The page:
16. As a very long time Pipe Band Fanatic and Anti Traditionalist, I’ve seen a lot of things come and go but I hope this one goes sooner than most as I absolutely hated it. I don’t say that out of malice, I hate Peebruck too and the structure of this medley reminded me of that genre of the trade. It’s just musical nonsense!

    While there was a lot of really clever gimmicks to please the Punters, the overall composition left you high and dry in terms of musical satisfaction.
    Same effect as if you go to hear a Metalica concert and they break out into a Hungarian Polka experiment and you wish they would finish so they can get onto the real music they are famous for. There is a certain amount of predictability in any music, and you’ll notice that most Hits are really simple and don’t need to be complicated abstact concepts that has to be explained to the listener in order to appreciate it.

    To Mike’s credit, there is a lot of brilliant composing inside this jungle of notes as there is some catchy phrases that could be expanded into a great tune and include some of the fantastic bridges he has developed here.

    In basic 101 medley conctruction, you don’t want to drag out the Rhythms for too long as we see with endless reel finales, but you don’t want to change up the Rhythms to soon either as you just start to enjoy the selection and then it’s gone.

    This experiment may have been a failure in terms of a pipe band medley, but it did demonstrate the potential to do much more than what we hear with the semi traditional Pipe Band Medley that we have now.

    Always open to new things, just make it Rock and something you can dance to!

  17. I remember “The Megantic Outlaw” medley very well. I was the ensemble adjudicator that day at the Cambridge Games and did, in fact, place it first. It’s interesting to look back at its structure and many things from the medley that seemed to some as “outside the envelope” have now become commonplace in today’s medleys.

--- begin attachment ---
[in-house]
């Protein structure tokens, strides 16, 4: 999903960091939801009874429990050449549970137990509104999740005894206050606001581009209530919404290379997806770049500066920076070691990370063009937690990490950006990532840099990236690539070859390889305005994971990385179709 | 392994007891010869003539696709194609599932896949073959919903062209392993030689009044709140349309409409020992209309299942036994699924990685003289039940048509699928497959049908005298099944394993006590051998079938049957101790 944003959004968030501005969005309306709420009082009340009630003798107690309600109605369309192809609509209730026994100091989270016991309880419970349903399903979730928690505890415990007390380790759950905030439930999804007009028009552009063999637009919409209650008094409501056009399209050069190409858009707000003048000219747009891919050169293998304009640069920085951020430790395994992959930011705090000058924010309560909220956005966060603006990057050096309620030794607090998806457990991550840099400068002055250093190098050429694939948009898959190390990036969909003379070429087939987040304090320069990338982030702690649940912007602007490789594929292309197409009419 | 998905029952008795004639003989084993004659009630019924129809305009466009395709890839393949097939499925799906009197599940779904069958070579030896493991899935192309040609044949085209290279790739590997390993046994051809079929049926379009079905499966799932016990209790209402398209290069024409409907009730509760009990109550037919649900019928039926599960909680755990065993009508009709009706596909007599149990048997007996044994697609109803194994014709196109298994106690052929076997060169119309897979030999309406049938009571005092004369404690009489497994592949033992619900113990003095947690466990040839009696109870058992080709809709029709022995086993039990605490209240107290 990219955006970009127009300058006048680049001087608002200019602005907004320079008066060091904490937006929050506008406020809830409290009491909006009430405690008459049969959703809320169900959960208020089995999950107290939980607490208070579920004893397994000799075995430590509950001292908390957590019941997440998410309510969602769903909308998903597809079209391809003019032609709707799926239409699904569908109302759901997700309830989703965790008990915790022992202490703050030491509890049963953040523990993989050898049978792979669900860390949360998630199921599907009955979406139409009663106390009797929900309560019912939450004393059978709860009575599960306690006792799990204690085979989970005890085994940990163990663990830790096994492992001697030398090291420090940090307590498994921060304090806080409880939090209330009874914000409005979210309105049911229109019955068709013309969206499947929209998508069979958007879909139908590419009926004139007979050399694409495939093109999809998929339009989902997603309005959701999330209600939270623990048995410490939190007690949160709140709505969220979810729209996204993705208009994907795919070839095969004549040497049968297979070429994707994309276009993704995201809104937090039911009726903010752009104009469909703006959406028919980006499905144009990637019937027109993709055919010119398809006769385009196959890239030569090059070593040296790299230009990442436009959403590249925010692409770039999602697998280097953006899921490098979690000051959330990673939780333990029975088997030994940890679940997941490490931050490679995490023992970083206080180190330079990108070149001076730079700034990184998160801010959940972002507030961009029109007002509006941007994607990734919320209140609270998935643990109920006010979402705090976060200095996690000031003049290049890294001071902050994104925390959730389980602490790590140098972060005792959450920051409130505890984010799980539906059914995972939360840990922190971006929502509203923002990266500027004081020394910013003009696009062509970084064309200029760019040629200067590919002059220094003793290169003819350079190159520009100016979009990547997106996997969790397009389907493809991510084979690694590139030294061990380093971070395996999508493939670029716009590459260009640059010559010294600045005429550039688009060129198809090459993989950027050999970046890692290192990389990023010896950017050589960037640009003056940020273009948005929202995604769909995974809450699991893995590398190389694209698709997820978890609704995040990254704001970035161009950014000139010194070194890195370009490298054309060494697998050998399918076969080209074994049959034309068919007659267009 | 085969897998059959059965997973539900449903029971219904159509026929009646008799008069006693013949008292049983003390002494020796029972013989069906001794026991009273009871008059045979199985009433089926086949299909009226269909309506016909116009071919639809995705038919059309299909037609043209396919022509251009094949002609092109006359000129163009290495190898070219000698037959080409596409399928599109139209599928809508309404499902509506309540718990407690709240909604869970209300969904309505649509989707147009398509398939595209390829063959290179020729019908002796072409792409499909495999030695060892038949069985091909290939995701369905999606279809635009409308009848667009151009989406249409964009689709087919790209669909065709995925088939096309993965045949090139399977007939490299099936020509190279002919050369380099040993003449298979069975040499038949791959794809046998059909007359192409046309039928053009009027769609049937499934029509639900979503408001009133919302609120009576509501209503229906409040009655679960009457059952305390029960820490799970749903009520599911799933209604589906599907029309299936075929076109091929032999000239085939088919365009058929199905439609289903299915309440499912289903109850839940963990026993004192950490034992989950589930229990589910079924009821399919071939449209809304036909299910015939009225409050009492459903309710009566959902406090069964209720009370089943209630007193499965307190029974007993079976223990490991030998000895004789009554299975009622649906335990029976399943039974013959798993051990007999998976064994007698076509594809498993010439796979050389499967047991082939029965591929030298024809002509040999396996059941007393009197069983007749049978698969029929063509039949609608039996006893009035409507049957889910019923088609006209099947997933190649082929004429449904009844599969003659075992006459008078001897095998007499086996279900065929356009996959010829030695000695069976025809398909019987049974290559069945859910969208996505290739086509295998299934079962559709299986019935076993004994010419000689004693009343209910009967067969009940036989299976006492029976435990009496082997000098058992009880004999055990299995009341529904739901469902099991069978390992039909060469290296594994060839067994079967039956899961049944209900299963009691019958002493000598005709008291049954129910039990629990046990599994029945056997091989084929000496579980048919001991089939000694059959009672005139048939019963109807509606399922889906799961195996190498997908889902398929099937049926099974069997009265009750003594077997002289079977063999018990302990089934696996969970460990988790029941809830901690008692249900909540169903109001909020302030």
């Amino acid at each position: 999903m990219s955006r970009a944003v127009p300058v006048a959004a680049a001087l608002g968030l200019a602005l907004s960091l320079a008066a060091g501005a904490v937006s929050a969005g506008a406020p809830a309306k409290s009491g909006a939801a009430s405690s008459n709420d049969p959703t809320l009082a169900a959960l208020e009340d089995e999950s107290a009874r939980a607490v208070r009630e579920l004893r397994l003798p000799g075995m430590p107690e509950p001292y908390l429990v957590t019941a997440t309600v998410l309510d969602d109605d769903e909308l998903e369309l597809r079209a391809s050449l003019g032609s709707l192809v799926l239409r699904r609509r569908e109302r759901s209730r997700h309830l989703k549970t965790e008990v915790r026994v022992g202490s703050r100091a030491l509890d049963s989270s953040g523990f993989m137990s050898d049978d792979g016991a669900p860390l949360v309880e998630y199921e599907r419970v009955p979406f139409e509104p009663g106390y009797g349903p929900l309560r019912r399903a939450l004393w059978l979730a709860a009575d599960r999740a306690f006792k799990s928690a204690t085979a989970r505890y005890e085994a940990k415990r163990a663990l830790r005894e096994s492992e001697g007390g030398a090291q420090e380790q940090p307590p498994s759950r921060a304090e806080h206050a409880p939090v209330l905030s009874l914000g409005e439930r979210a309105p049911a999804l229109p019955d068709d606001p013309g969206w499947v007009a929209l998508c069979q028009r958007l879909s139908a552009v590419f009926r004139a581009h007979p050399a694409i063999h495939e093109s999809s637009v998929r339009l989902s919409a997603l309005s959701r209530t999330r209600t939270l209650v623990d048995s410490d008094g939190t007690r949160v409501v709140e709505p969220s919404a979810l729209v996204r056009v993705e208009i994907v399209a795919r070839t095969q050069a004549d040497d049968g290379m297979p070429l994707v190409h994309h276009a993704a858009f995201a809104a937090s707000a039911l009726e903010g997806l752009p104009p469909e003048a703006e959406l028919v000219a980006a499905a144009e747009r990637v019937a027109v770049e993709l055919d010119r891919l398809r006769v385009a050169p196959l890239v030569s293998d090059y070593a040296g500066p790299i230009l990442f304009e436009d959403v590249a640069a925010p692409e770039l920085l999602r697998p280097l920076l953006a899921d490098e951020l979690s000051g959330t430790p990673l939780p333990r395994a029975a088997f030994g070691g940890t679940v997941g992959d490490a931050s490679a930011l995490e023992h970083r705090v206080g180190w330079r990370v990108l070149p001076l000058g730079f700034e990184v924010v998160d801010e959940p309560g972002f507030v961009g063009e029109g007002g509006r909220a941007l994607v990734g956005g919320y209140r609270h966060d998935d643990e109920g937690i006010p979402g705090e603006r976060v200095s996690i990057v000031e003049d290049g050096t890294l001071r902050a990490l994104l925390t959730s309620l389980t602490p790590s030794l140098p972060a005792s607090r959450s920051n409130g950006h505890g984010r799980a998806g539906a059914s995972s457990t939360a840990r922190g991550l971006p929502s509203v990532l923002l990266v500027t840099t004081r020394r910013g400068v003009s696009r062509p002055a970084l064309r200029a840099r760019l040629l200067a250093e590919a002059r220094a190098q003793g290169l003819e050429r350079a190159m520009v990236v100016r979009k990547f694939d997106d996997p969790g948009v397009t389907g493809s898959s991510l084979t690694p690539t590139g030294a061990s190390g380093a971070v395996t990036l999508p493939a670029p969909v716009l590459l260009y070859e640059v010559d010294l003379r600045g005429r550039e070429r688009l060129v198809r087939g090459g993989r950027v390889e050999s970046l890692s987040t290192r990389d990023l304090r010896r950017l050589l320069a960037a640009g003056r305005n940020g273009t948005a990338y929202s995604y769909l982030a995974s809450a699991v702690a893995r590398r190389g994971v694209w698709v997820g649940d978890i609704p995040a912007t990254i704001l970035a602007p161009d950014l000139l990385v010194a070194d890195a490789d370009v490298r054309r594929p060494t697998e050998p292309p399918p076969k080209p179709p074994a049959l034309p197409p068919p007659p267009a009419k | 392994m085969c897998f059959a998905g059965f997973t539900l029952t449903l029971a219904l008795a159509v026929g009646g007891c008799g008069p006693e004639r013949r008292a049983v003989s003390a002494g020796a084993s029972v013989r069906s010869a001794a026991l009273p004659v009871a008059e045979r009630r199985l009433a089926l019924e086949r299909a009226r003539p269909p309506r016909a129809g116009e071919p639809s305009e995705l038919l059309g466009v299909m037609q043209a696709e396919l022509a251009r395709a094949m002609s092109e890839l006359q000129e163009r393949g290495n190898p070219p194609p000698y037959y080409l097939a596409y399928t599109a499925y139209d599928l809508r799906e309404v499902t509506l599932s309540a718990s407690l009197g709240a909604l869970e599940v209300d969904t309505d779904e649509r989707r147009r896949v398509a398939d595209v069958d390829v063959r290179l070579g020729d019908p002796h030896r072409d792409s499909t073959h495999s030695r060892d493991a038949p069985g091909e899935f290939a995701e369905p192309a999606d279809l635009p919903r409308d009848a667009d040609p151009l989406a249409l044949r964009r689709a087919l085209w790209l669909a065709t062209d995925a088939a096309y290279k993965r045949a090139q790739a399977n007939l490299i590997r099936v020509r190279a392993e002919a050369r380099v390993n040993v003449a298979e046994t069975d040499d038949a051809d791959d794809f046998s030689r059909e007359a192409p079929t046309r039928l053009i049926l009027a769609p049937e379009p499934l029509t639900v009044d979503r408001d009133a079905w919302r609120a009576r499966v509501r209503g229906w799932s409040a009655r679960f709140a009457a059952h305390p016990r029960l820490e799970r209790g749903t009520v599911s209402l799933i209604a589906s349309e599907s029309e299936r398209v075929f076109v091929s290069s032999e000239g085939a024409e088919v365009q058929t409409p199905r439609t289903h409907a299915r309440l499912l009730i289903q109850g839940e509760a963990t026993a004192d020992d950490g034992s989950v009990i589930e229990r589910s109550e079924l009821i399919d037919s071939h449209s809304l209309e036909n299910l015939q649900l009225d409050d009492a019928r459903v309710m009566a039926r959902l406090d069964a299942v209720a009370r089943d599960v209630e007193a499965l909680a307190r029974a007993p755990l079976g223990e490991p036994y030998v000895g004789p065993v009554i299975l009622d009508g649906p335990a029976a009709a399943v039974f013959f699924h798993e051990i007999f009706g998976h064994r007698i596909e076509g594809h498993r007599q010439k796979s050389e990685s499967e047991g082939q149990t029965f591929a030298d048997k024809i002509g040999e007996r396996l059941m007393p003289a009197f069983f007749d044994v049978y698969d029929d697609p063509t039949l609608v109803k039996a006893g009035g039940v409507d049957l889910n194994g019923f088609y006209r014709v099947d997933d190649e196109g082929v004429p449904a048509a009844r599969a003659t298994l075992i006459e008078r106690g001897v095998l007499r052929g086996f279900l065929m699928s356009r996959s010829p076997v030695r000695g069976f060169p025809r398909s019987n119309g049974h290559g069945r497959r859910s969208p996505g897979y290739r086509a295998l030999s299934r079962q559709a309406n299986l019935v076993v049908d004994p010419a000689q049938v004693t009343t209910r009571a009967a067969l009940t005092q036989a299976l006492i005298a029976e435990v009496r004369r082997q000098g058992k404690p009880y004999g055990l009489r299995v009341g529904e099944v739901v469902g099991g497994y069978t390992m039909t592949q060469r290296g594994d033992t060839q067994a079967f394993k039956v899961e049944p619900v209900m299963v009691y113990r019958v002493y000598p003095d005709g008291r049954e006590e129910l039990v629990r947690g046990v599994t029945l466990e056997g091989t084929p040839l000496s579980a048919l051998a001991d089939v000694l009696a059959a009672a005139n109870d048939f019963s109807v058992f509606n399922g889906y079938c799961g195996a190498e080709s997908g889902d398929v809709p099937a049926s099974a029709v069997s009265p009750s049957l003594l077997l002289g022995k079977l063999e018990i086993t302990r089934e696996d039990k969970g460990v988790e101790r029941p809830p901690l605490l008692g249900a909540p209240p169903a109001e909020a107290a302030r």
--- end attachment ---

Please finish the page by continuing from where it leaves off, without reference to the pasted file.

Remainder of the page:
From my standpoint as the ensemble adjudicator last Saturday, this Toronto Police Medley was outstanding. I could counter every negative argument I have seen posted here, but will resist the temptation.

    I applaud Michael, Ian, Doug and Regan for their creative achievement and congratulate the entire band for having the courage to musically challenge us as they undoubtedly did.

    Bob Worrall

  18. Everyone is treating this musical development and the previous ‘Megantic Outlaw’ effort as though they are new and earthshaking. they are both exciting and interesting but they are simply “more of the same” to army pipers! Does anyone remember the century-and-a-half old British Army ‘Crimean Long Reveille’? Has anyone listened to any of the numerous recorded efforts over the years of Scots Greys descendants The Royal Scots Dragoon Guards? Perhaps only people like Bill Livingstone, Kenneth Eller or Bob Worrall can remember performances and recording by the Regular Army battalions of the Black Watch (RHR) of Canada or Pipe Major William Gilmour’s Second Battalion The Royal Canadian Regiment The magic word here is, should be and, in my opinion always has been, entertainment…not competition!

    Hugh Macpherson
    Ottawa